J.C.R. Licklider

image of JCR Licklider


J. C. R. Licklider is known for his contributions to the advancement of computer science. He is often referred to as the father of the Internet, and the Johnny Appleseed of computing. Licklider was a revolutionary visionary for the symbiotic relationship between humans and computers. Licklider envisioned time-sharing automated computers, computers assisting in decision making, and a network of computers to easily transfer and retrieve information. This vision ultimately led to the creation of ARPANET, which eventually evolved to the Internet we know today (Living Internet, 1996-2010).

Licklider preferred to be called Lick. He was born in 1915 in St. Louis, Missouri. In 1937 he obtained three bachelor degrees from Washington University in the fields of physics, mathematics and psychology, a unique combination for his time. A year later, 1938, he received his M.A. in psychology, and continued his education at the University of Rochester to receive his Ph.D. in psychoacoustics in 1942. Afterwards he became a lecturer at Harvard from 1943-1950. While at Harvard Licklider spent most of his time researching, but he also taught statistics and physiological psychology. In an interview, Licklider said that he was really enjoying his time at Harvard, but "there came a time that I thought I had better go pay attention to my career." (Licklider, 1988) It was then that Licklider left Harvard for a position at MIT.

During his time at MIT as an associate professor he continued his psychoacoustics research and published an article titled "A duplex theory of pitch perception". Licklider fulfilled his original hiring objective, and established a psychology department with the intention to educate engineering students the importance of designing with the user in mind. In today's parlance this has evolved into its own field of study called human-computer interaction. Licklider participated in two summer studies at MIT. The second, Project Charles, led to the creation of the Lincoln Laboratory that produced the Semi-Automatic Ground Environment (SAGE) system design. The SAGE program was "established in 1954 by the US Air Force to develop a continental air defense system to protect against a nuclear bomber attack from the Soviet Union." (Living Internet, 1996-2010) The experience from working on this project, with engineers, psychologists, radar machines and computers had a lasting effect on Licklider.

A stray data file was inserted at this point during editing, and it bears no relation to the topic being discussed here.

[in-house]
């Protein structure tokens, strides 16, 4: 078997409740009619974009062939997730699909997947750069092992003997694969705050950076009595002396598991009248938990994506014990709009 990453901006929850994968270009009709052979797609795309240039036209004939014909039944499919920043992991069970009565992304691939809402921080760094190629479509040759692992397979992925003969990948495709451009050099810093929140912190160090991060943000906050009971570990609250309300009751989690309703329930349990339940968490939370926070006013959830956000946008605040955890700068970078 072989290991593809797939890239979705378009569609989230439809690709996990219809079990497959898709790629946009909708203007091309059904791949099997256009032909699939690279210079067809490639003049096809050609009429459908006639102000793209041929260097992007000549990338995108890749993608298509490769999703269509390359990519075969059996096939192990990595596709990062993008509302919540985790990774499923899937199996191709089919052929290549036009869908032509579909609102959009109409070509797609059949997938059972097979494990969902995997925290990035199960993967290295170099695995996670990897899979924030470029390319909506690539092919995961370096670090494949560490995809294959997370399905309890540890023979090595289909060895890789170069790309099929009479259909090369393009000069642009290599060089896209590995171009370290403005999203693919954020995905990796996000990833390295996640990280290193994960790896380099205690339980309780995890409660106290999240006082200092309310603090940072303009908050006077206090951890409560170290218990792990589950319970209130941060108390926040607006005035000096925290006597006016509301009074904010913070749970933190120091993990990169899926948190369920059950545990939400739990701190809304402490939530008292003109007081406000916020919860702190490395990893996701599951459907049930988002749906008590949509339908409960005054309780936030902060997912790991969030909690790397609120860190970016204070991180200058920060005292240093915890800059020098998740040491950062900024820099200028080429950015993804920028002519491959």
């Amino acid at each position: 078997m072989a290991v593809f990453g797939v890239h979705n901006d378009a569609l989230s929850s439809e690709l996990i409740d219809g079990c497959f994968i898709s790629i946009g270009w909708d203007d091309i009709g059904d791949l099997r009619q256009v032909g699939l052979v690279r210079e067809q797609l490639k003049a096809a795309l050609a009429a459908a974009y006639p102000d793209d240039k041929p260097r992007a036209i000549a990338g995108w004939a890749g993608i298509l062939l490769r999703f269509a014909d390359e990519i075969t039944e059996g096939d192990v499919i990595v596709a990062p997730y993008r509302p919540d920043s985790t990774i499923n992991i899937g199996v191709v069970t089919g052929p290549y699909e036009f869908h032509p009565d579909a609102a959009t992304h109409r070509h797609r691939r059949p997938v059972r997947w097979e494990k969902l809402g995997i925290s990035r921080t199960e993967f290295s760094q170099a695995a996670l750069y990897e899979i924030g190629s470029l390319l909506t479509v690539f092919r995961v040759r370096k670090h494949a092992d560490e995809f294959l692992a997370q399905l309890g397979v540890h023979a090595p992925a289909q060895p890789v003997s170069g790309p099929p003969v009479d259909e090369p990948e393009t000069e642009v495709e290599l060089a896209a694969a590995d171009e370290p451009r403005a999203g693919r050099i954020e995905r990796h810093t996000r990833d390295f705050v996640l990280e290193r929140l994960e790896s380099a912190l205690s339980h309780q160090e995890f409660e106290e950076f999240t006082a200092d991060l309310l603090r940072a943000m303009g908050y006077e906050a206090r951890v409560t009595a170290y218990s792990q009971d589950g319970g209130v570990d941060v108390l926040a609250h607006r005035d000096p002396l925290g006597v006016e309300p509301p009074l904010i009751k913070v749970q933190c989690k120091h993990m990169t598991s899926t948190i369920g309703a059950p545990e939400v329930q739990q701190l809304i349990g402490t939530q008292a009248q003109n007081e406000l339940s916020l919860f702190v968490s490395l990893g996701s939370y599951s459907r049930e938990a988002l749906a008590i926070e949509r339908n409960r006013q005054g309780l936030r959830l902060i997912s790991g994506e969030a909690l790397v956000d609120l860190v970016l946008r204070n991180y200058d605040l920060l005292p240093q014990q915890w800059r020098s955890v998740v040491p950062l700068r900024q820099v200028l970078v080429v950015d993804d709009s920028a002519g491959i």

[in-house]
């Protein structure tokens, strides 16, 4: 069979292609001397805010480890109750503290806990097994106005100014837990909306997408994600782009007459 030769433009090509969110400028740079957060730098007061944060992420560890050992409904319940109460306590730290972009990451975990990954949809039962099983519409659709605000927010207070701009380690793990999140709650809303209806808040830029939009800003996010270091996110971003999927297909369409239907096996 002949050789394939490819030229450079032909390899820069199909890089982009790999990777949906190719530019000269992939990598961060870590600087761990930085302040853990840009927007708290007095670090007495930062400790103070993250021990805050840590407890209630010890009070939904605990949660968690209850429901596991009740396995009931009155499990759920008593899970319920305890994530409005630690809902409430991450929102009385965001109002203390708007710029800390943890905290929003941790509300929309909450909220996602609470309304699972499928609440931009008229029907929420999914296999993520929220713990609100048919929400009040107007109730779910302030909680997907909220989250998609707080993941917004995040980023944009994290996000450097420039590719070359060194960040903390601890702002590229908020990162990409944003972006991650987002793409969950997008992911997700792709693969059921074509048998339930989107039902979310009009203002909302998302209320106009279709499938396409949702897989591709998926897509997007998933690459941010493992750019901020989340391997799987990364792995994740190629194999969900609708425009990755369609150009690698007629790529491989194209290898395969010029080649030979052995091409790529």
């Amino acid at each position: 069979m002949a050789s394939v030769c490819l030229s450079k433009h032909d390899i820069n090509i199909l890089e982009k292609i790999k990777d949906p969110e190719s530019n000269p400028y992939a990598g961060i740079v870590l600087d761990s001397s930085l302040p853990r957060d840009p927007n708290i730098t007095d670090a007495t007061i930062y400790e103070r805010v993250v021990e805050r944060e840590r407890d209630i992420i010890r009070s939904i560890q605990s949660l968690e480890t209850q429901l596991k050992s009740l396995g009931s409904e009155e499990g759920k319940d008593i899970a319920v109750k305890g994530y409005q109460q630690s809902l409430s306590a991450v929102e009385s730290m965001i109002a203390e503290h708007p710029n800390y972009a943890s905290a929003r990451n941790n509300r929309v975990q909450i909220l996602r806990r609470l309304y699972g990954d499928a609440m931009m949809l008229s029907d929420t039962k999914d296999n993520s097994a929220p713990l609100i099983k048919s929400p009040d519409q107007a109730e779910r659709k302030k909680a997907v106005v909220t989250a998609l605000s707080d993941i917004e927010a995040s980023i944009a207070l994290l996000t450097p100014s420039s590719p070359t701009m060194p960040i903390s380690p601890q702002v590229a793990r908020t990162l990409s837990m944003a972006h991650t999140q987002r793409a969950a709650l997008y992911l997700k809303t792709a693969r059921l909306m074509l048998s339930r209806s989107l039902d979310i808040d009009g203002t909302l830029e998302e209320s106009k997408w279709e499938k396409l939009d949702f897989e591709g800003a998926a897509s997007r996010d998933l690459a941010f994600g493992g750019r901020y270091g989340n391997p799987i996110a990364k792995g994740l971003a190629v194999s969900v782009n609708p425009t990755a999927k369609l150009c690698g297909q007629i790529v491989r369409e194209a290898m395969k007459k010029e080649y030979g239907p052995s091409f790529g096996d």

Around this time, Licklider made his first strides in his scientific career. Licklider increasingly became interested in computing, and with his educational background he had a unique viewpoint. Even though the SAGE project consisted of state-of-the-art technology Licklider saw how computers could do more than just collect and present data. In 1959 he published his first book, Libraries of the Future. He used Vannevar Bush's idea of an automated library system and expanded it to describe how computers could be used to make library resources available to multiple remote users through a single database. In 1960 Licklider published his most famous paper Man-Computer Symbiosis, where "he described a computer assistant that could answer questions, perform simulation modeling, graphically display results, and extrapolate solutions for new situations from past experience" (Living Internet, 1996-2010).

In 1962 Licklider became the director of the Information Processing Techniques Office (IPTO), at ARPA, the United States Department of Defense Advanced Research Projects Agency (DARPA), where he over saw the behavioral sciences command and control research area. During that same year Licklider sent a memo to his colleagues outlining the challenges of creating a time-sharing network of computers. Ultimately this vision led to ARPANET, the forerunner of today's Internet (Licklider, 1963).

Licklider's innovative contributions to the computer science field of his time had profound impacts on the future advancements of computers, networks, and the Internet. Licklider died on June 26, 1990 from a heart attack after complications from an asthma attack. He was seventy-five years old. He lived to see the basis of the internet and many of his theories put into practice. JCR Licklider was visionary for human-computer interaction and strived for a better way of computing.

This page was created by Raychel Rappold for Project 1 of the Intro. to Multimedia course offered at RIT. The main page for this class is located here.